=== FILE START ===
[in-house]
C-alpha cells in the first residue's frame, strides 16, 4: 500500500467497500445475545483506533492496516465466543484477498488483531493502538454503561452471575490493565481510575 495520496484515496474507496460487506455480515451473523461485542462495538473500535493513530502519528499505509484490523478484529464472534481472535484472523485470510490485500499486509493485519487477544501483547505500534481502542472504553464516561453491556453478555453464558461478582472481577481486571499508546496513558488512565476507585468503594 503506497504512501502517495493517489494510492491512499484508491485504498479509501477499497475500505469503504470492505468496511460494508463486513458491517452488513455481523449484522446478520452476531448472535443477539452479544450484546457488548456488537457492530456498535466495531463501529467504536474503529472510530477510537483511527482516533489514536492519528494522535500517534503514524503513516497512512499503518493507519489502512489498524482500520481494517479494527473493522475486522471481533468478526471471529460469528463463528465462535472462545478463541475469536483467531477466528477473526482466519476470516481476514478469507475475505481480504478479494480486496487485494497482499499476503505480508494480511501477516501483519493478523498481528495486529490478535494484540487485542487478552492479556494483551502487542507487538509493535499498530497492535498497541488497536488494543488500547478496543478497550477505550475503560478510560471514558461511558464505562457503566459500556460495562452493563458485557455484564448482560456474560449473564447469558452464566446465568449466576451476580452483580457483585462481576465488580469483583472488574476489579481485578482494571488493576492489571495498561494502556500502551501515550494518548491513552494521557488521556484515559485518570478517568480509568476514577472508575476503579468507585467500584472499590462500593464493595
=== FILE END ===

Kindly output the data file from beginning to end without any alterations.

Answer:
[in-house]
C-alpha cells in the first residue's frame, strides 16, 4: 500500500467497500445475545483506533492496516465466543484477498488483531493502538454503561452471575490493565481510575 495520496484515496474507496460487506455480515451473523461485542462495538473500535493513530502519528499505509484490523478484529464472534481472535484472523485470510490485500499486509493485519487477544501483547505500534481502542472504553464516561453491556453478555453464558461478582472481577481486571499508546496513558488512565476507585468503594 503506497504512501502517495493517489494510492491512499484508491485504498479509501477499497475500505469503504470492505468496511460494508463486513458491517452488513455481523449484522446478520452476531448472535443477539452479544450484546457488548456488537457492530456498535466495531463501529467504536474503529472510530477510537483511527482516533489514536492519528494522535500517534503514524503513516497512512499503518493507519489502512489498524482500520481494517479494527473493522475486522471481533468478526471471529460469528463463528465462535472462545478463541475469536483467531477466528477473526482466519476470516481476514478469507475475505481480504478479494480486496487485494497482499499476503505480508494480511501477516501483519493478523498481528495486529490478535494484540487485542487478552492479556494483551502487542507487538509493535499498530497492535498497541488497536488494543488500547478496543478497550477505550475503560478510560471514558461511558464505562457503566459500556460495562452493563458485557455484564448482560456474560449473564447469558452464566446465568449466576451476580452483580457483585462481576465488580469483583472488574476489579481485578482494571488493576492489571495498561494502556500502551501515550494518548491513552494521557488521556484515559485518570478517568480509568476514577472508575476503579468507585467500584472499590462500593464493595